2004 Platinum Award for Sustained Competitiveness Achievement
Winners of the 2004 AMWA Platinum Awards for Sustained Competitiveness Achievement were:
- Anchorage Water & Wastewater Utility
- Chesterfield County Utilities
- Columbus Water Works
- Contra Costa Water District
- El Paso Water Utilities
- Las Vegas Valley Water District
- Onondaga County Water Authority
- City of Portland Bureau of Water Works
- Salt Lake City Department of Public Utilities
- Seattle Public Utilities
- Spartanburg Water System
- Tualatin Valley Water District
- Tucson Water
- Washington Suburban Sanitary Commission
Since receiving the AMWA Gold Award for Competitiveness Achievement in 2001, Anchorage Water & Wastewater Utility (AWWU) has continued to stabilize expenses and increase revenues, efficiency, customer service and quality in a competitiveness process of continuous improvement designed and driven by AWWU employees. As a result of major technology initiatives, systems integration and numerous other improvements, customers per employee increased from 375 to 400 and the amount of plant per employee increased from $3.2 million to $3.8 million. During this period of no rate increases, AWWU net income totaled $18.3 million and its water revenue bond rating increased from A to AA minus. What started as an employee steering team has evolved into a combination of formal teams for utility-wide efforts and more informal teams for the division and section levels. All supervisors are now part of the Leaders of Change Group, which is tasked with facilitating continuous improvement at AWWU. A tremendous synergy is occurring and the number of grievances and accidents are at a historical low while employee moral and customer satisfaction are at an all-time high. AWWU is on its way to attaining a lasting culture of employee involvement and continuous improvement.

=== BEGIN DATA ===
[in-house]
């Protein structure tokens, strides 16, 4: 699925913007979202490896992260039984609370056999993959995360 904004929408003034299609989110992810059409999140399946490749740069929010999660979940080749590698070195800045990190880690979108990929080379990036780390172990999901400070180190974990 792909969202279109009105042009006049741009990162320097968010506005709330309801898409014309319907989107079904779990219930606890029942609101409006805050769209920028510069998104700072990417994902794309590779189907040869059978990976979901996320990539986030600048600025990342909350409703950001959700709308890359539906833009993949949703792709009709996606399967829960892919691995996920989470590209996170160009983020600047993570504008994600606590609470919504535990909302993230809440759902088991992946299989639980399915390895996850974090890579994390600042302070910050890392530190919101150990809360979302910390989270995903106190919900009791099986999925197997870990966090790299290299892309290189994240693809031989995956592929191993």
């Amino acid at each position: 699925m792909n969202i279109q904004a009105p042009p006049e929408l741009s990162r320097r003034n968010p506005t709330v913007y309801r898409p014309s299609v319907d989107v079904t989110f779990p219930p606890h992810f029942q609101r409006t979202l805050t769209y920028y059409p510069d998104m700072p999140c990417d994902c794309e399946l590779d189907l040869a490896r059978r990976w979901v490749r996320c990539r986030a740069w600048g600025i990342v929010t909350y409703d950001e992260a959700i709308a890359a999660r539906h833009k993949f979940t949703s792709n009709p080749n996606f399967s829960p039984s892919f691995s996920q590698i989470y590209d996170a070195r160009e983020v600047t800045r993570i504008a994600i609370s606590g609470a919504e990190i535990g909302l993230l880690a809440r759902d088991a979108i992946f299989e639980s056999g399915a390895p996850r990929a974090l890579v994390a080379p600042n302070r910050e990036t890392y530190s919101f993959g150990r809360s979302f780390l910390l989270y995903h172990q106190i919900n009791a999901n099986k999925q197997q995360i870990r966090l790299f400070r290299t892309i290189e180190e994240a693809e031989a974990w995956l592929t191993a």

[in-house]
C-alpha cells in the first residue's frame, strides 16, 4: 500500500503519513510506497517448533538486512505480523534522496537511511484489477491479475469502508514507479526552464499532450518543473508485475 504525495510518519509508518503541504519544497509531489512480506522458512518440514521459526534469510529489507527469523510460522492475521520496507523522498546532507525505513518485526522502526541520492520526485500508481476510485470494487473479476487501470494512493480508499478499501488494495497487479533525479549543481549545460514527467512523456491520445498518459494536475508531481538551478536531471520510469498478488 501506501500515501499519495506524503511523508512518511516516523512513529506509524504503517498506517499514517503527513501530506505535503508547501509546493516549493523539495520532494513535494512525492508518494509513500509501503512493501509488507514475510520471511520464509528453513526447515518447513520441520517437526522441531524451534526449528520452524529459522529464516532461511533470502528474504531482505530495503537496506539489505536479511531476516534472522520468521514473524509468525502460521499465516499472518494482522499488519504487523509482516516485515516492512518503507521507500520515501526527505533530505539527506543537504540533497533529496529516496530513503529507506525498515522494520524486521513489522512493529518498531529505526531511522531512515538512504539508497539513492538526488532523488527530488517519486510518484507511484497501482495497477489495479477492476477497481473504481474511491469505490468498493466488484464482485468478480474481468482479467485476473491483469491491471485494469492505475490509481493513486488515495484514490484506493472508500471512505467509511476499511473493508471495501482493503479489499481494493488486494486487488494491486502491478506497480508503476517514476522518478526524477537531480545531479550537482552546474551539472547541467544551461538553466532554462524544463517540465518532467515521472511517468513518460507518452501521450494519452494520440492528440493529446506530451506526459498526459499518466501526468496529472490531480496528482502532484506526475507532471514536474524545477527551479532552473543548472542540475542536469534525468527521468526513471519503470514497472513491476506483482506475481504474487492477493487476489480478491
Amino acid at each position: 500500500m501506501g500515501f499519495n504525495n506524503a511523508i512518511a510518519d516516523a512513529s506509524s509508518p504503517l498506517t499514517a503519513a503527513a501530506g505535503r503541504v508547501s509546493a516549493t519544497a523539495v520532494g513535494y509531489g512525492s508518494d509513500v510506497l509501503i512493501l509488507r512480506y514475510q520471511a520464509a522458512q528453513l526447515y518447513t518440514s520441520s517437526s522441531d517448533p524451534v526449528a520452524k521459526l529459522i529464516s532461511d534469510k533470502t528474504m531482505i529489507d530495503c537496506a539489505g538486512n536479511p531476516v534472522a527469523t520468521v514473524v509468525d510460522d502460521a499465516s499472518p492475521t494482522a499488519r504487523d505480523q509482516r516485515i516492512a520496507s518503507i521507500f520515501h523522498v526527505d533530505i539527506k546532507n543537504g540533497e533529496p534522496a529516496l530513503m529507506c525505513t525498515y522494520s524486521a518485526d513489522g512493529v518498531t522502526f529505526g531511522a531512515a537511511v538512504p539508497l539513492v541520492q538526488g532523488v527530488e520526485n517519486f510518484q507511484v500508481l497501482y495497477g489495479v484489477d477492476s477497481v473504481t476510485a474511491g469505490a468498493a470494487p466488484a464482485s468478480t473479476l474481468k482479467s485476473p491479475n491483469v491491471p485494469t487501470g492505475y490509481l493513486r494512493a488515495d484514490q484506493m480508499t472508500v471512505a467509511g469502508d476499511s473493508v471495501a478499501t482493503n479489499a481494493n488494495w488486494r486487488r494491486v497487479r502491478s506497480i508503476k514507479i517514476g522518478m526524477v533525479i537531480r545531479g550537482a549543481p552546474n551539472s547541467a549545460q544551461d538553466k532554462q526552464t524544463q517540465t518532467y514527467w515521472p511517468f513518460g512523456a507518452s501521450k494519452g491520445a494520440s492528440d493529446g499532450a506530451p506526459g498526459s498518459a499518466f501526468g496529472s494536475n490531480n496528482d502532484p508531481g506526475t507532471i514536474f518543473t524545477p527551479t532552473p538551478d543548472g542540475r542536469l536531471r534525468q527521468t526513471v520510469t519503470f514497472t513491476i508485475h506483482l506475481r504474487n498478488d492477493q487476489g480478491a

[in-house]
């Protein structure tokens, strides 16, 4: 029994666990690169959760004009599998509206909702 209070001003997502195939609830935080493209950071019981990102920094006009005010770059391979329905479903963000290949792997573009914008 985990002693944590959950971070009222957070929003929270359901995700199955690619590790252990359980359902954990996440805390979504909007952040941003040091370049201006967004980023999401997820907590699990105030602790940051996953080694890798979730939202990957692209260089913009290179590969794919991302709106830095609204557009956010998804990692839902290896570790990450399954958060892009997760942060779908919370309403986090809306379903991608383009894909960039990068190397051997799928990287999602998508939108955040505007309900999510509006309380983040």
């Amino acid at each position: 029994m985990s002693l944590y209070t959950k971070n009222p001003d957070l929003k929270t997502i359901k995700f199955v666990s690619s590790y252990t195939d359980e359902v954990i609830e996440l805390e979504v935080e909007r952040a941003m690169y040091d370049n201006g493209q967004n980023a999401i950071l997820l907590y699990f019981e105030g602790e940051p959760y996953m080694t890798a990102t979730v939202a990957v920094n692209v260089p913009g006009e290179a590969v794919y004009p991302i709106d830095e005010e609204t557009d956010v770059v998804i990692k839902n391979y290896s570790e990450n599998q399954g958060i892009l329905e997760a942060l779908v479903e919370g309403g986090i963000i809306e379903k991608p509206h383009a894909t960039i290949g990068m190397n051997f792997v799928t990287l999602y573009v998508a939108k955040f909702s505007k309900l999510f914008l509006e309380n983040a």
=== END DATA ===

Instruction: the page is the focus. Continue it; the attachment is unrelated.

Chesterfield Utilities today continues the Total Quality Initiative (TQI) it initiated in 1992. The TQI includes strategic planning, team problem solving, process management, performance based measurement, staff development, and rewards and recognition, all of which have positioned Chesterfield to easily implement competitiveness strategies as they have evolved in recent years. Chesterfield Utilities' efforts have allowed user charges to remain relatively low while at the same time achieving higher levels of customer satisfaction. The utility also established a Rate Stabilization Reserve Fund to assure funding for infrastructure replacement in the future. The rate-setting model incorporates operating and capital improvement budgets, rate stabilization reserve funding for the next 10 years and bond covenant requirements. This approach avoids significant rate increases in a particular budget year. In 2002, Chesterfield Utilities' enhanced financial position was recognized when its bond rating was raised from AA to AAA by the three primary rating agencies, one of only two joint water/wastewater utilities in the nation to achieve this status. Fitch Ratings commented, "The county's utilities department credit strengths include a positive operating performance record, substantial reserves, rapid debt repayment, sound management practices and healthy debt service coverage levels."
Columbus Water Works (CWW) focuses on continuous improvement by thinking competitively in all aspects of its operation. CWW measures itself against industry leaders and continually strives for improvement. CWW's competitive drive influences its strategic planning processes and financial planning processes by placing emphasis on compatibility and synergy of central business elements. All planning projects (i.e., Capital Improvement Plan, Financial Management Plan, Asset Management Plan and Strategic and Master Plan) are tested against CWW in order to be competitive and to excel in business, all to the benefit of the customer. CWW formed five strategic planning goal teams to pursue further development of its vision and major goals. Each goal team identified key strategies for advancing each goal. This effort was the continuation of a formal process intended to improve CWW's performance throughout every component of its business, thereby becoming more competitive. CWW has invested considerable effort to promote a cultural change, which values innovation, self-direction and empowerment of employees. It has encouraged a team-oriented work process, which stresses cooperation and communication. The organization also encourages open discussion and examination of all work processes, and the positive work environment encourages a participative work effort.